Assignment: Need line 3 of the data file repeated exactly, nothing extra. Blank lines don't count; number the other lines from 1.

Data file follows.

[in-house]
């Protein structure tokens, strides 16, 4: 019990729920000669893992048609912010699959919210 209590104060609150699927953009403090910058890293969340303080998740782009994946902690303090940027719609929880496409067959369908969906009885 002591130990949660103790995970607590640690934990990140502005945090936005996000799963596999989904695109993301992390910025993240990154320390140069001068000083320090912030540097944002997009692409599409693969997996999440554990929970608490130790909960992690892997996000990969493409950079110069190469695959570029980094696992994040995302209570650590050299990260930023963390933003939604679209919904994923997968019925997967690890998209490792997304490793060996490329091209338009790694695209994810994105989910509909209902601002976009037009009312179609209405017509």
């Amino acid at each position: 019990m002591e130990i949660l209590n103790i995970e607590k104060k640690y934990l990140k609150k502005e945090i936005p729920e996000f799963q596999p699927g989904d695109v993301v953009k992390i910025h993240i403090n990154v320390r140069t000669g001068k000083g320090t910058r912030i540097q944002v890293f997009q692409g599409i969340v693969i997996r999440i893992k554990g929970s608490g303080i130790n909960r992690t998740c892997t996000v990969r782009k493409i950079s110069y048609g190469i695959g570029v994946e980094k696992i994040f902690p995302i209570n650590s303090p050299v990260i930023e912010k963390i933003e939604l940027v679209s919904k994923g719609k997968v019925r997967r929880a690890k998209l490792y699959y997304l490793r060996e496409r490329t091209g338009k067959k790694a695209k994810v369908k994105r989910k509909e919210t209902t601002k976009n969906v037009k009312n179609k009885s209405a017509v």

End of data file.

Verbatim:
């Amino acid at each position: 019990m002591e130990i949660l209590n103790i995970e607590k104060k640690y934990l990140k609150k502005e945090i936005p729920e996000f799963q596999p699927g989904d695109v993301v953009k992390i910025h993240i403090n990154v320390r140069t000669g001068k000083g320090t910058r912030i540097q944002v890293f997009q692409g599409i969340v693969i997996r999440i893992k554990g929970s608490g303080i130790n909960r992690t998740c892997t996000v990969r782009k493409i950079s110069y048609g190469i695959g570029v994946e980094k696992i994040f902690p995302i209570n650590s303090p050299v990260i930023e912010k963390i933003e939604l940027v679209s919904k994923g719609k997968v019925r997967r929880a690890k998209l490792y699959y997304l490793r060996e496409r490329t091209g338009k067959k790694a695209k994810v369908k994105r989910k509909e919210t209902t601002k976009n969906v037009k009312n179609k009885s209405a017509v």